Try to Praise the Mutilated World

Img 4810

Elaine Scarry writes about how pain “exhausts and displaces all else, until it seems to become the single broad and omnipresent fact of existence.”

Pain staggers the imagination, in opposite ways for the sufferer and the bystander. At the end of October, The International Organization for Migration counted the year to date figure that 3,329 refugees had died attempting to cross the Mediterranean. At least 77 children had died since the September 2 death of three-year-old Aylan Kurdi. Imagination revolts at the prospect of comprehending the world of the drowning child, revolts at fathoming the world of the surviving parent.

In the softly luminous worlds in which I am writing and you are reading, it is almost Thanksgiving. What to reach for but gratitude? Adam Zagajewski wrote, in Clare Cavanagh’s translation:

Try to Praise the Mutilated World

Try to praise the mutilated world.
Remember June’s long days,
and wild strawberries, drops of rosé wine.
The nettles that methodically overgrow
the abandoned homesteads of exiles.
You must praise the mutilated world.
You watched the stylish yachts and ships;
one of them had a long trip ahead of it,
while salty oblivion awaited others.
You’ve seen the refugees going nowhere,
you’ve heard the executioners sing joyfully.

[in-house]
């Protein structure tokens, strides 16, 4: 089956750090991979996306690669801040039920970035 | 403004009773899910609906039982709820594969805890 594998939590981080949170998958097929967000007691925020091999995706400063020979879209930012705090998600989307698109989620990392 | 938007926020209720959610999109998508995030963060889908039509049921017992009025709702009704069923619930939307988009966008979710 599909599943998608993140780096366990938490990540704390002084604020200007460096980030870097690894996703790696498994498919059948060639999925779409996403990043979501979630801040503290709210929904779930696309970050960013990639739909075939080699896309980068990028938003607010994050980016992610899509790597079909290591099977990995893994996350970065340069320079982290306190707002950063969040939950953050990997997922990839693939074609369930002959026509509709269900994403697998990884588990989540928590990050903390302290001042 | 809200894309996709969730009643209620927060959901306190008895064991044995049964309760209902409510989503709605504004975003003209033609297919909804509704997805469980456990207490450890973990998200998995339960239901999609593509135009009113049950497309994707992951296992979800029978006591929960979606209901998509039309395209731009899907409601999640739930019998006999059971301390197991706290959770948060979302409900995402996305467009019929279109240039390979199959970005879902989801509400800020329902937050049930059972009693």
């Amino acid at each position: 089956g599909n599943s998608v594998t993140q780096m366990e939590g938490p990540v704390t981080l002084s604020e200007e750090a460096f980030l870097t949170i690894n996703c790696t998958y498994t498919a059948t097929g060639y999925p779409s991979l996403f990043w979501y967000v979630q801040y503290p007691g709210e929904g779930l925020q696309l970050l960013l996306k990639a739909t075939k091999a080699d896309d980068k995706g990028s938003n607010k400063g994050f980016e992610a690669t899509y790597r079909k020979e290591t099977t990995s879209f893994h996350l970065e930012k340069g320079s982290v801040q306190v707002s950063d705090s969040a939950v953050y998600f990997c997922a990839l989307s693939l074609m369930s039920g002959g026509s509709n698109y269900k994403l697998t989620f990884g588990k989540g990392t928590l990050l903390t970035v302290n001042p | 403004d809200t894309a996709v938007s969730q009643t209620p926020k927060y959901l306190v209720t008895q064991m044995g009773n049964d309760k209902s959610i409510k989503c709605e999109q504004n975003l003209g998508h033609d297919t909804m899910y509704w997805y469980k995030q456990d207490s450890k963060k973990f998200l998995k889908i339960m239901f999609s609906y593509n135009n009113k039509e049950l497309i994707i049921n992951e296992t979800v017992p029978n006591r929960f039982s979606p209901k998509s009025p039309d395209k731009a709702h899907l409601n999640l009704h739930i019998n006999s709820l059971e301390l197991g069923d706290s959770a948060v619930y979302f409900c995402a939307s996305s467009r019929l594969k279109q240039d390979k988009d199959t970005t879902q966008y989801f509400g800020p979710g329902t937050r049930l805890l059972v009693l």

You should praise the mutilated world.
Remember the moments when we were together
in a white room and the curtain fluttered.
Return in thought to the concert where music flared.
You gathered acorns in the park in autumn
and leaves eddied over the earth’s scars.
Praise the mutilated world
and the gray feather a thrush lost,
and the gentle light that strays and vanishes
and returns.

Perhaps for you, as for me, even after the routine news of disaster at sea, even after Paris, in the daily flow of life, consistently, the gentle light returns.

It is a miracle to be able to spend each day helping bring the work of visionaries one step further into the world. To spend my days constantly in the company of people who are alight with building something together. To be afforded the time and space to find patterns in how people advance enterprises of many kinds and to make those patterns of use to others. To move between the worlds of possibility in which I am privileged to work, and the jewel-like home our eleven-month-old daughter has recently learned to walk the length of.

In this mutilated world, this fragile and abundant world, what is there for Thanksgiving but to try to comprehend, to try to build, to try to praise?

Niko Canner Profile Cropped
Niko Canner

Niko Canner founded Incandescent in 2013. His work spans the firm’s three major areas of focus: serving as a thought partner to leaders of large enterprises on strategy, organization and innovation; advising founders on the development of their ventures; and partnering with foundations and non-profits engaged in systems change.

View Niko's profile


Self Management: A New Architecture


Is Holacracy the Answer?